Dutch municipalities failing to engage with young people

Most young people in The Netherlands are keen to have their say on issues they consider important to their cities and towns, yet many say they’ve never been asked for their input.

That’s the conflicting message from interviews of 10-18-year-olds carried out by UNICEF Nederland, the Dutch arm of the global children’s charity.

More than 1,000 young people across the country were interviewed during June and the vast majority – around 95 per cent – said that municipalities should be asking them for their opinions but were failing to do so.

Nearly two-thirds said they felt their opinion ‘did not count’, a feeling that was more prevalent among secondary school students (71 per cent) than those in primary school (50 per cent).

UNICEF Nederland says that at least four out of five young people are also willing to give their own opinion on topics that they consider important, including concerns over safety on the streets, sport and culture, education, equal opportunities and neighbourhood play areas.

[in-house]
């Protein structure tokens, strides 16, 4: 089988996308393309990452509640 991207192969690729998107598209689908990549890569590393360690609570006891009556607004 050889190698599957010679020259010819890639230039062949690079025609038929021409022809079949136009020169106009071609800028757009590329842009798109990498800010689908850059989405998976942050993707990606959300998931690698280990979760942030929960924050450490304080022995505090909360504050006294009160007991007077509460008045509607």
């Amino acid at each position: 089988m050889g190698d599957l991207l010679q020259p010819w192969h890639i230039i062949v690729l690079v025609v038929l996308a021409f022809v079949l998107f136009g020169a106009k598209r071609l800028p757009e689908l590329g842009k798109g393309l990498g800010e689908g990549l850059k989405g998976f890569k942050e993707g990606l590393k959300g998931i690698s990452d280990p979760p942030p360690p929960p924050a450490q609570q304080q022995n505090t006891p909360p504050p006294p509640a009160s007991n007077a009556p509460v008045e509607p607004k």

‘Missed opportunity for municipalities’

The charity describes this apparent lack of youth participation as ‘a missed opportunity for municipalities’, especially given that almost four out of five young people are keen give their opinion about things that they find important in their municipality.

Three quarters say they have never been asked for their opinion while over half are not aware of the opportunities in their municipality to say what they think. Of the young people who did have a say, a large majority (82 per cent) feel that their opinion has also been taken seriously.

The research is being presented within the Child Friendly Cities network, hosted by UNICEF Netherlands. Municipalities work together within the network, alongside other key stakeholders and children & young people.

“It is a positive movement based on development opportunities for children and looking at what is needed locally,” added UNICEF Nederland.

Click here for an infographic of research (Dutch only).

Author: Simon Weedy

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